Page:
Even though rice prices have come down considerably since the food crisis in 2008, the fundamentals have not changed. The decline in yield growth across Asian countries, continued population growth, and the conversion of prime rice land to other uses threaten the global rice supply. The immediate challenge is to revitalize global rice production. An annual growth rate of 1.2% is needed to ensure food security. To further boost production, farmers need to reduce yield gaps and grain losses that occur during harvest, storage, and processing of rice.
During postharvest, about 15–20% of the grains are lost because of delays in harvest; labor shortage; unsuitable traditional sun-drying practices, especially in the double cropping system in which one harvest takes place in the wet season; pests; moisture absorption in traditional open-storage systems; outdated and poorly maintained rice mills that yield as low as 60%; and drastically reduced head rice.
Moreover, grain quality is also lowered, causing farmers to lose out on income because they have to sell their paddy at a 20–30% discount. Additional income loss is incurred from not adding value to the rice by selling in the off-season at a higher price or by receiving a discounted price because of low quality.
Over the past 15 years, the International Rice Research Institute (IRRI) and its partners have developed and evaluated numerous new harvest and postharvest technologies that are designed to reduce yield losses and improve grain and seed quality. These key technologies are a low-cost paddy moisture meter, quality assessment tool kits, mechanized harvesting technologies, mechanical rice dryers, and hermetic storage systems that provide insect control without using pesticides.
IRRI works with national postharvest stakeholders—national research institutions and the private sector—to develop and scale out these technologies to farmers. Although there is no standard partnership recipe between the public and private sector, both can collaborate in many ways depending on their objectives and the type of technologies to be used. In recent years, IRRI has seen three successful cases of public-private partnership, which involved joint storage technology development and verification, a transfer of proven drying technologies across countries, and collaboration for technology adaptation and extension.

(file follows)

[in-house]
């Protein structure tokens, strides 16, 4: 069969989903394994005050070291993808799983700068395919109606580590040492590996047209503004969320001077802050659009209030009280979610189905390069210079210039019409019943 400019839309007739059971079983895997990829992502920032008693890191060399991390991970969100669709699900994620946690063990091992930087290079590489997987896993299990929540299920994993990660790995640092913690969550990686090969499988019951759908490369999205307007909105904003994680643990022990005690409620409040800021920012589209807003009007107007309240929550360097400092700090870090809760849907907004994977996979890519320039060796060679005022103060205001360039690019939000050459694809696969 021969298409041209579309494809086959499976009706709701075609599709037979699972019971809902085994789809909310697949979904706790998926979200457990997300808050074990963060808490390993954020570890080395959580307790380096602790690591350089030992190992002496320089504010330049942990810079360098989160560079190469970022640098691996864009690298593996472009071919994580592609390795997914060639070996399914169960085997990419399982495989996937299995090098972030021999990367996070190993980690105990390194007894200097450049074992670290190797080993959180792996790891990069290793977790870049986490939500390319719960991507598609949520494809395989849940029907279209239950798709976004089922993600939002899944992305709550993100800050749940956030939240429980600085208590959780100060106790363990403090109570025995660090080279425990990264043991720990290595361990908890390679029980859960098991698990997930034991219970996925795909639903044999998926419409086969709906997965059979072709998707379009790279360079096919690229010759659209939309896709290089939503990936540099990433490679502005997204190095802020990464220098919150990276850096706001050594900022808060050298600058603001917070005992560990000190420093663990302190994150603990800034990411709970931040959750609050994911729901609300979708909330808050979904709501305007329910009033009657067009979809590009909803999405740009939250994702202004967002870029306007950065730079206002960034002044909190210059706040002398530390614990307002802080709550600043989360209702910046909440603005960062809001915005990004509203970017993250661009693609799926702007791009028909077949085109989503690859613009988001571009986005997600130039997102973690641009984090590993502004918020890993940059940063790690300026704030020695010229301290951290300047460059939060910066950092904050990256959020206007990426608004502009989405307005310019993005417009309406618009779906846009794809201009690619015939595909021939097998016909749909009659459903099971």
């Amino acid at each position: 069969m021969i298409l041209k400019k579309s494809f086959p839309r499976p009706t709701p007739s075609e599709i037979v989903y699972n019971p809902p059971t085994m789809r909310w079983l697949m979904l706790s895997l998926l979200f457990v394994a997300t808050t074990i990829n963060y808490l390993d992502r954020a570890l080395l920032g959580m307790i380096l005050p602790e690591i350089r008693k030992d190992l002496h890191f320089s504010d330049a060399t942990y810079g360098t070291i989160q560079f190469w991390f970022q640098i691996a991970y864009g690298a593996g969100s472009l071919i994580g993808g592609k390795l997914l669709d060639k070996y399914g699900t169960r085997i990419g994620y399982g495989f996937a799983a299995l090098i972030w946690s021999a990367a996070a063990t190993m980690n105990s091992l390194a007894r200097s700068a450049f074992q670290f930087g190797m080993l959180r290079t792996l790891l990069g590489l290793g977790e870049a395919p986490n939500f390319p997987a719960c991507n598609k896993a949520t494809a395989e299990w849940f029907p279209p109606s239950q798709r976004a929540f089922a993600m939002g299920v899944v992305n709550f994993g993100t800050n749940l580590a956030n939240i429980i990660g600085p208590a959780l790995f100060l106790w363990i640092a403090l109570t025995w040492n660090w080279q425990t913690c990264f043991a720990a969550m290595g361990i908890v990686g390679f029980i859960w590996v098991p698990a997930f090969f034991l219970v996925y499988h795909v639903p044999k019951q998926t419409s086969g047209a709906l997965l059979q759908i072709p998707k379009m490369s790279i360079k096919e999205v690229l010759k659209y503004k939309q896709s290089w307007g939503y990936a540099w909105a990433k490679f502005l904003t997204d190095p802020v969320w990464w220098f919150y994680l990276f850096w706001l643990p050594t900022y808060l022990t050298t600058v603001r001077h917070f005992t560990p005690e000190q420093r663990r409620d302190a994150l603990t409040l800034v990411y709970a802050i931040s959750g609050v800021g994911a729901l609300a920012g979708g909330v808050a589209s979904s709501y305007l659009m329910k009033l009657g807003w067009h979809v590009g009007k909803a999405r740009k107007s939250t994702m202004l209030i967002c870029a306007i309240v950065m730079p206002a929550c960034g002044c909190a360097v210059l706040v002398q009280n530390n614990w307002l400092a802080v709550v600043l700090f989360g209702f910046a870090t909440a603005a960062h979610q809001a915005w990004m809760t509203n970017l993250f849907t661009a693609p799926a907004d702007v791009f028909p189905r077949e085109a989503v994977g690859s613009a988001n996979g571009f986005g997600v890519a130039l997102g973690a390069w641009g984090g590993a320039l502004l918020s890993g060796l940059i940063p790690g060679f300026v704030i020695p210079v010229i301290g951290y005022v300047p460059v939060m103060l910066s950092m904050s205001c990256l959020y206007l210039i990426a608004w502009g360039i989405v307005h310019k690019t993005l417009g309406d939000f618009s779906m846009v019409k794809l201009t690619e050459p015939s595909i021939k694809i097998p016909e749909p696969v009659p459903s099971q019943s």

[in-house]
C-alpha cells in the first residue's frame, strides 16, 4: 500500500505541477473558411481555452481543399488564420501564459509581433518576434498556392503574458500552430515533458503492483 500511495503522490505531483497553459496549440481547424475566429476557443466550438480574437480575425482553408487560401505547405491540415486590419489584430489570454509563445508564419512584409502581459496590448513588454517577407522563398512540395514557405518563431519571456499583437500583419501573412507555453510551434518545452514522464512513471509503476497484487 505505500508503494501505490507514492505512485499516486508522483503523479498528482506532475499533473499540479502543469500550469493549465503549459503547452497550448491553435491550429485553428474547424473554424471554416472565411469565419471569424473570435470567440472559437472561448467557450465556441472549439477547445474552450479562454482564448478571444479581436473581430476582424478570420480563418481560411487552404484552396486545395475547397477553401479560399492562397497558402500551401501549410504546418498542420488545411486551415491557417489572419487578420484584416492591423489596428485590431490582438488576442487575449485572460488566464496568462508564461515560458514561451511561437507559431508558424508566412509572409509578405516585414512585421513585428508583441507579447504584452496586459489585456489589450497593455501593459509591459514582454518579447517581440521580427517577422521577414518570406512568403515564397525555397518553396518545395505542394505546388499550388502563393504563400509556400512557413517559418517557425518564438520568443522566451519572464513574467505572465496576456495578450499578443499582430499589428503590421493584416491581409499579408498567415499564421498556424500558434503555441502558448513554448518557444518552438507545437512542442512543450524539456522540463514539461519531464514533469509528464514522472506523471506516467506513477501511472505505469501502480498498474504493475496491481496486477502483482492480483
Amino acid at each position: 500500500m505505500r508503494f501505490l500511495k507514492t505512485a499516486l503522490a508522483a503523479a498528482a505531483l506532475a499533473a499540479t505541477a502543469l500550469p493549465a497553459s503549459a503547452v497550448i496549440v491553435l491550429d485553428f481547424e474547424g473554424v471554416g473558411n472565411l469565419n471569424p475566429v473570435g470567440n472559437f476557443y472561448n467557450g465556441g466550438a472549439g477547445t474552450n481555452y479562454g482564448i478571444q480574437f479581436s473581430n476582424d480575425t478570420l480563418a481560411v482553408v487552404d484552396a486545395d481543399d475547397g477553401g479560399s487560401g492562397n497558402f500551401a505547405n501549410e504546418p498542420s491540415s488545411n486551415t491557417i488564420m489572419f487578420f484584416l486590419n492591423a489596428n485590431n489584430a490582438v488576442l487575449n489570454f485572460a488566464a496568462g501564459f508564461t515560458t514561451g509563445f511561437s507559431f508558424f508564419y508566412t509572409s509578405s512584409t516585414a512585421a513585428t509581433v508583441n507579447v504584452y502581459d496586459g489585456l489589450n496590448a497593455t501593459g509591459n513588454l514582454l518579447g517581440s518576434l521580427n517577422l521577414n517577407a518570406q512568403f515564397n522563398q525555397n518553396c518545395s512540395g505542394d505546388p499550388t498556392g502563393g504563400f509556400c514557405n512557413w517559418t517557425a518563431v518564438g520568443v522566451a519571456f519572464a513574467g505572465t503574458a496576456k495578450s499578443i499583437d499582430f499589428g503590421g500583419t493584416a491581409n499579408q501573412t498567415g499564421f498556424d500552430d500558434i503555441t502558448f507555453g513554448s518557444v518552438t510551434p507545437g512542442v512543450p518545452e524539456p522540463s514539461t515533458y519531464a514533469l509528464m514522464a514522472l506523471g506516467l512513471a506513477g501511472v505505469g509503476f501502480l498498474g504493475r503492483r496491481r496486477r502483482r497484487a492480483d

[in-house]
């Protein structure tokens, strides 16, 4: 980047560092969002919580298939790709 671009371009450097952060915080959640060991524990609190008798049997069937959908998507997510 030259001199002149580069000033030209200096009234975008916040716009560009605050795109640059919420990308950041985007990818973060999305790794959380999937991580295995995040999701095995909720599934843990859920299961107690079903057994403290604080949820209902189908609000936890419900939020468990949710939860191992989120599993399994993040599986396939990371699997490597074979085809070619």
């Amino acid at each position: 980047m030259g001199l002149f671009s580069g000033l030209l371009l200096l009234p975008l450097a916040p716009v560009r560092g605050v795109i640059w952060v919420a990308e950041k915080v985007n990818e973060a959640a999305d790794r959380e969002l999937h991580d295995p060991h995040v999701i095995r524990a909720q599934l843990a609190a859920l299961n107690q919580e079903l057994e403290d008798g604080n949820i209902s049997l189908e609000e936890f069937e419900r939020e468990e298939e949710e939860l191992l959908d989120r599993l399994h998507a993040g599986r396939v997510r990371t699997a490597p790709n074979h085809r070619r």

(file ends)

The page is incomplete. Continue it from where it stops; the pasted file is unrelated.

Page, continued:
Joint storage technology development and verification
In 2000, IRRI evaluated hermetic storage cocoons with a 5-ton capacity in collaboration with the Cambodian Agricultural Research and Development Institute. Results showed that hermetic or airtight storage extends germination from a few months to 9–12 months. This allows farmers enough time to prepare for the next year’s planting season. The evaluation, however, found out that the cocoons were too expensive and that farmers preferred individual storage rather than group storage. IRRI then started working with Grainpro (the manufacturer of hermetic storage systems) in 2004 to develop the “Super bag,” a hermetically lined bag for a traditional bag handling system that can store up to 50 kilograms of seeds or grains. Successive participatory technology verification with farmers in villages in Indonesia, Vietnam, Cambodia, and Lao PDR demonstrated that farmers can reduce their seed rate by up to one-third by using the Super bag. In the meantime, commercial seed producers use Super bags (see Seal of approval )
Transfer of proven drying technologies across countries
Research institutions across Southeast Asia have a long history in developing rice dryers—only a few of which were successfully commercialized. Instead of re-inventing existing drying technologies, the Postproduction Work Group of the Irrigated Rice Research Consortium (IRRC) teamed up with the postharvest group of Dr. Phan Hieu Hien of Long Nam University in Ho Chi Minh City, Vietnam, and organized training on dryers for manufacturers and postharvest technicians from Cambodia, Lao PDR, and Myanmar in Vietnam in 2006. The course focused on simple but appropriate flat-bed dryers with a 4-ton capacity and included field trips to successful dryer users in the Mekong Delta. When they returned to their home countries, the dryer manufacturers built prototypes for demonstration and subsequently released models for commercial use. Now, more than 48 dryers are installed in rice mills and used by farmers’ groups in Myanmar, along with 22 in Laos and 7 in Cambodia. By working directly with manufacturers from the beginning, and by providing additional technical assistance for modifications to the dryers based on users’ needs, the public sector made a sustainable introduction of the technology with the help of the private sector.
Collaboration for technology adaptation and extension
Dr. Myo Aung Kyaw, the secretary general of the Myanmar Rice and Paddy Traders’ Association (MRPTA), participated in the dryer training in Vietnam. When he went back to Myanmar, he led MRPTA’s impressive awareness campaign on postharvest losses and stressed the significance of increasing rice quality as a basis for improved milling yields; capacity building for farmers, millers, and extension workers on postharvest management; and promotion of newly introduced dryers. Many of the association’s activities were conducted in close cooperation with public-sector institutions such as the Plant Protection Division of the Myanmar Agriculture Service. This case shows that private sector stakeholders can be good partners in technology development as they can provide extension services to farmers that complement those that the public sector has .
Building on these and IRRI’s experiences with the Postproduction Work Group of the IRRC and the project3 Bringing about a Sustainable, multi stakeholder platforms Agronomic Revolution in Rice Production in Asia by Reducing Preventable Pre- and Postharvest Losses take the form of learning alliances that include public and private players.